I have a Titus Riddler and love it. I bought the frame to upgrade a Fisher Hardtail and the ride difference between the Titus and the Fisher is unreal. The Riddler feels almost like a softtail the way it eats up vibrations, but is still stiff in the bottom bracket and light. The fisher used to make me cringe at square edged bumps. I honestly thought I was done with hardtails (I have a Turner Burner as my other mountain bike) but now ride the Riddler more than the Turner. I looked at the Al La Cart but didn't like the Geometry of the bike for my build.

    BTW, My build weighs 24.75 pounds without lightweight parts and including slimed tubes. I would highly recommend the Riddler with a suggestion you get a quote from Chad @ redbarnbicycles, a regular on this board. He gave me a fantastic price on the Frame, fork and headset. Here is a pict:

  4. #4
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    There were two things that didn't work on me with the Salsa frames. First, to get the toptube length I wanted (24.0 inches or so), I had to go to their largest frame which moved me up to a 6" headtube, likely putting my bars to high. Also, I didn't like that they used a 17" chainstay instead of more normal 16.7". Doesn't sound like a lot but it significantly affects that handling (slower and more stable).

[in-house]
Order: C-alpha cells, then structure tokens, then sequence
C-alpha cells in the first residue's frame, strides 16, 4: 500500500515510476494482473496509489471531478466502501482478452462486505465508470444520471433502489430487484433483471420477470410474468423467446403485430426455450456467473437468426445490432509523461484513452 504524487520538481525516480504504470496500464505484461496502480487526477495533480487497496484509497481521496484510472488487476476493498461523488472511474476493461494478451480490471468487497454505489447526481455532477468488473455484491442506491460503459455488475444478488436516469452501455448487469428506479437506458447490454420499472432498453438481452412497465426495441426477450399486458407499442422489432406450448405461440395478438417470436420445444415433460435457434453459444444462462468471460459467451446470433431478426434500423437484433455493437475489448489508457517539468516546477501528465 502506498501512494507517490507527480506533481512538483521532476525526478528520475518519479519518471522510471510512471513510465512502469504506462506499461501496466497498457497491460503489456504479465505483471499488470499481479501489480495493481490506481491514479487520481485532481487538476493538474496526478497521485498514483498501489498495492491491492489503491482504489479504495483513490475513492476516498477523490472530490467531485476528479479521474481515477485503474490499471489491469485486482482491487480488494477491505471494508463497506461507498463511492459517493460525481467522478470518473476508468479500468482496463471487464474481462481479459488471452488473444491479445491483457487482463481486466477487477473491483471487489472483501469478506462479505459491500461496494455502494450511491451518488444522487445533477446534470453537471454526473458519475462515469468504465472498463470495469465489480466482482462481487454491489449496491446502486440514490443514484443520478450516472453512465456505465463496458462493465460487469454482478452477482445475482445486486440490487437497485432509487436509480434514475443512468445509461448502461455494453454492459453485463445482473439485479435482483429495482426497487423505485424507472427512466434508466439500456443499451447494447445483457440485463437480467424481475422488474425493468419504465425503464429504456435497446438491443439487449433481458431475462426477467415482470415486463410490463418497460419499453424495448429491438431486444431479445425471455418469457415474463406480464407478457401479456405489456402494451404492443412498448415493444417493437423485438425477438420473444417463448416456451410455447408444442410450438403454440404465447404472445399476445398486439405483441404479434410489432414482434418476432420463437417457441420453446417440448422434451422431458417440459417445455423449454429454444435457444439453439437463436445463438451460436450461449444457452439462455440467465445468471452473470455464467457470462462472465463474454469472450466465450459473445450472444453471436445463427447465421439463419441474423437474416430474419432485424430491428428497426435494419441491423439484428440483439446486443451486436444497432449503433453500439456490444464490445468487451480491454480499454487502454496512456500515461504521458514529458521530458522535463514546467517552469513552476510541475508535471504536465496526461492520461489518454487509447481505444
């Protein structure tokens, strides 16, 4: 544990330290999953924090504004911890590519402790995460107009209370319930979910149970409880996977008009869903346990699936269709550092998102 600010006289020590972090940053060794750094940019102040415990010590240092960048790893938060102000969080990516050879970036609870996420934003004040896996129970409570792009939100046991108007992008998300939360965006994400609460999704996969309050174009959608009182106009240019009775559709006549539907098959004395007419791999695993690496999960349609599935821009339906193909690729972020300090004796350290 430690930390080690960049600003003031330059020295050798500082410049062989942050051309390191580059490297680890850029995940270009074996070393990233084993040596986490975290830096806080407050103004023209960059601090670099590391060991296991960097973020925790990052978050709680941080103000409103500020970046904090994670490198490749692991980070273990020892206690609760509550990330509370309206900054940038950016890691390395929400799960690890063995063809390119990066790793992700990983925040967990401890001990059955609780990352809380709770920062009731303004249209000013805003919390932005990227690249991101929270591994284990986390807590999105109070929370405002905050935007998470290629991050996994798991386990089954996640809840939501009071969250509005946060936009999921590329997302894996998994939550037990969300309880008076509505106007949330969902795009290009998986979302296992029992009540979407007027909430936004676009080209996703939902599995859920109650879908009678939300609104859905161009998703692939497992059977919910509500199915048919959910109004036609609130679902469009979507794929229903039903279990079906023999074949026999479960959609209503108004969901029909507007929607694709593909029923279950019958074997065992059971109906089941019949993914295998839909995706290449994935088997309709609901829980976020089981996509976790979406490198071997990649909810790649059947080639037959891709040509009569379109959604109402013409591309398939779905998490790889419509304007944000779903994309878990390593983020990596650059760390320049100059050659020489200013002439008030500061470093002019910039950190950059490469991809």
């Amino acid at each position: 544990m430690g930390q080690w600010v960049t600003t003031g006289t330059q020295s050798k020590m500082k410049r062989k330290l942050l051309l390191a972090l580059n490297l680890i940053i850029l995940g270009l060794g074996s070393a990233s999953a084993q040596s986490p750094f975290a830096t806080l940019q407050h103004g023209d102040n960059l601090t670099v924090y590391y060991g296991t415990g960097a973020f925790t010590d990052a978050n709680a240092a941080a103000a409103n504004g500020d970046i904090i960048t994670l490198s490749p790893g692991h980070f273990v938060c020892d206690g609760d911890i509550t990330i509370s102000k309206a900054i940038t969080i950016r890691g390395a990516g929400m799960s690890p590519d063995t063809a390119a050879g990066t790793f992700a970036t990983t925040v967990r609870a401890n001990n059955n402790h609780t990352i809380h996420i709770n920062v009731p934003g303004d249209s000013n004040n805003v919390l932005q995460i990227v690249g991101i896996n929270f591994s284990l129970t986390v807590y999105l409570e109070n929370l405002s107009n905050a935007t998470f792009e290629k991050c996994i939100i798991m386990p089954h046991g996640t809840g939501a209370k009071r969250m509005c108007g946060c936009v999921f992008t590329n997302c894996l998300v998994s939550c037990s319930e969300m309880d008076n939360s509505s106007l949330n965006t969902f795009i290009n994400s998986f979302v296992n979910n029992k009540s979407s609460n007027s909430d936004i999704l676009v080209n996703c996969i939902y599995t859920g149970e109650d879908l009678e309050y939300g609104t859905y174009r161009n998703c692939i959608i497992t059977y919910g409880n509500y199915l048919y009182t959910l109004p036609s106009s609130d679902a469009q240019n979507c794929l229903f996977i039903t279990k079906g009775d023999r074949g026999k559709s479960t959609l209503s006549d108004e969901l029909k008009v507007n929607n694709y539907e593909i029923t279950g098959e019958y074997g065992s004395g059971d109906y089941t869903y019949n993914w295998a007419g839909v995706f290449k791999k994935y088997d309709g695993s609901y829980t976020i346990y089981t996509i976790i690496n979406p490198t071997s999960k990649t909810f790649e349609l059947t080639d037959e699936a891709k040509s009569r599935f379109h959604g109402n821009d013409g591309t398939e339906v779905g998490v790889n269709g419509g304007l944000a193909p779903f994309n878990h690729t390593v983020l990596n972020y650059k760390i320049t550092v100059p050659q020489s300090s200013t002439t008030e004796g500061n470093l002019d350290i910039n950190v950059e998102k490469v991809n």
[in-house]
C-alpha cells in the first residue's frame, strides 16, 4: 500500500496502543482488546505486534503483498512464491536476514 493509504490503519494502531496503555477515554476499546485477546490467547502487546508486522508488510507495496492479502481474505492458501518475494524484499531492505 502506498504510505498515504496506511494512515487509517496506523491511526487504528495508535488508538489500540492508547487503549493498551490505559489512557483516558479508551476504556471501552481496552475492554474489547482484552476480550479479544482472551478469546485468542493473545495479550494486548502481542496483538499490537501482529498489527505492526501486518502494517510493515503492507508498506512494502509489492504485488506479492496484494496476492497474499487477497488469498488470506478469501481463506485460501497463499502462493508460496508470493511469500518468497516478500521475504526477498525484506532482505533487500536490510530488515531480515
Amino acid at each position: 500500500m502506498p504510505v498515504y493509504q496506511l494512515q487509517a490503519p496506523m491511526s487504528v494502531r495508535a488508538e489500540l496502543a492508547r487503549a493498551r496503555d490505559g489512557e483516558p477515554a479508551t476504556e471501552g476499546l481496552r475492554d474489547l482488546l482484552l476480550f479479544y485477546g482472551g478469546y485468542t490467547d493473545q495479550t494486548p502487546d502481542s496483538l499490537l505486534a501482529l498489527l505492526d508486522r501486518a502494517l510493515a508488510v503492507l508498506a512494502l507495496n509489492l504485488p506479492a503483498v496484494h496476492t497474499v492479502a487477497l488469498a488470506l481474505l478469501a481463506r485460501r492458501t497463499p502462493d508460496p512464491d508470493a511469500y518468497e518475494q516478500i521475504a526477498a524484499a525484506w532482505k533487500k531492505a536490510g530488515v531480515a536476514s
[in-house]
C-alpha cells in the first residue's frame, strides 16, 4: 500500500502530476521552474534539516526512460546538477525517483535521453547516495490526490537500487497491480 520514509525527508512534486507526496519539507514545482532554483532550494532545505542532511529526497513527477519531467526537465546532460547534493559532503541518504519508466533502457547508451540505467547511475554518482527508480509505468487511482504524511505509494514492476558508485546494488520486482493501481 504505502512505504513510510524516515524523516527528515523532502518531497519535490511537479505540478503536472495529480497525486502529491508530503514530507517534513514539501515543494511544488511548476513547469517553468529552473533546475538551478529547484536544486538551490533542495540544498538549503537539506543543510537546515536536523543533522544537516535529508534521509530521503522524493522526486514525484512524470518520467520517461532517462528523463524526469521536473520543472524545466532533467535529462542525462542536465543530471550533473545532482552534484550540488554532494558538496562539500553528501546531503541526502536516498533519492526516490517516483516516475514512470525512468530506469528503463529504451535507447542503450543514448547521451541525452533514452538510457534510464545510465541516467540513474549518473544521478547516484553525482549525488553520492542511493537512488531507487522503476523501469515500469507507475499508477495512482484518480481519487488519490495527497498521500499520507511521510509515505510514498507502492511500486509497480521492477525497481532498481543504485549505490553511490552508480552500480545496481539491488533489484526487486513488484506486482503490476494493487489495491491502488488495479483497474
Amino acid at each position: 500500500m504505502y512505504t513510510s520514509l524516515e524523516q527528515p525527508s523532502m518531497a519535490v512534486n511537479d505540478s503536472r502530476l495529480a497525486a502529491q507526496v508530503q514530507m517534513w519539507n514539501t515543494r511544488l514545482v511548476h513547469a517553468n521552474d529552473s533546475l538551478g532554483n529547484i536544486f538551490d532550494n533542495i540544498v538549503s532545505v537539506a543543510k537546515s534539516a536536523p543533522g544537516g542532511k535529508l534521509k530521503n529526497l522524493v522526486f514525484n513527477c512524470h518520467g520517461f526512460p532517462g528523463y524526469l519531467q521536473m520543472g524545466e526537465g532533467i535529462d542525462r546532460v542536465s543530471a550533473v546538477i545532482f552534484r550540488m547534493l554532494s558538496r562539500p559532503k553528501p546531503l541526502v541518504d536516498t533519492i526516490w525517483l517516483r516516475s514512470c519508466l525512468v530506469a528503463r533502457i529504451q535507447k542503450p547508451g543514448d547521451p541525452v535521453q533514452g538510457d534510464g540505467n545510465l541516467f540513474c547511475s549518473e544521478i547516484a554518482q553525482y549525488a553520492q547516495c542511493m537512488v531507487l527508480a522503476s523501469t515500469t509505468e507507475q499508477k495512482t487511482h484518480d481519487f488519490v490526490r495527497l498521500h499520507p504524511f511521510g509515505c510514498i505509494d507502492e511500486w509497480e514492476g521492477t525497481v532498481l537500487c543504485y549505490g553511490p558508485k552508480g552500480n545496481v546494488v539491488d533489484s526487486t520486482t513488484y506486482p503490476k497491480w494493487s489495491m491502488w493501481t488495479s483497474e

I am 6' tall and went with the large riddler because of the 24" toptube (what is about right for me). Make sure you fit your bike by toptube length, ignore standover clearance past making sure you have enough. For a fork I used Manitou Skareb Elite 80mm, which is very plush feeling and works well with the bike. It does bob more than my old Sid XC fork out of the saddle, but the difference in plushness more than makes up for it. Headset is a Cane Creek, works great. Note that when I built the frame, I had to have the headtube and bottom bracket chased and faced. A minor inconvience, and something that should really be done for any build, but worth noting because I haven't had to do it with other bikes.

    Finally, I cannot empahasise the quality of the ride of the frame. It simply eats up square edged bumps and road chatter, the same way steel bikes are supposed to. I believe it is the combination of 6069 Aluminum, which is supposed to be a springy aluminium and careful tube design by Titus.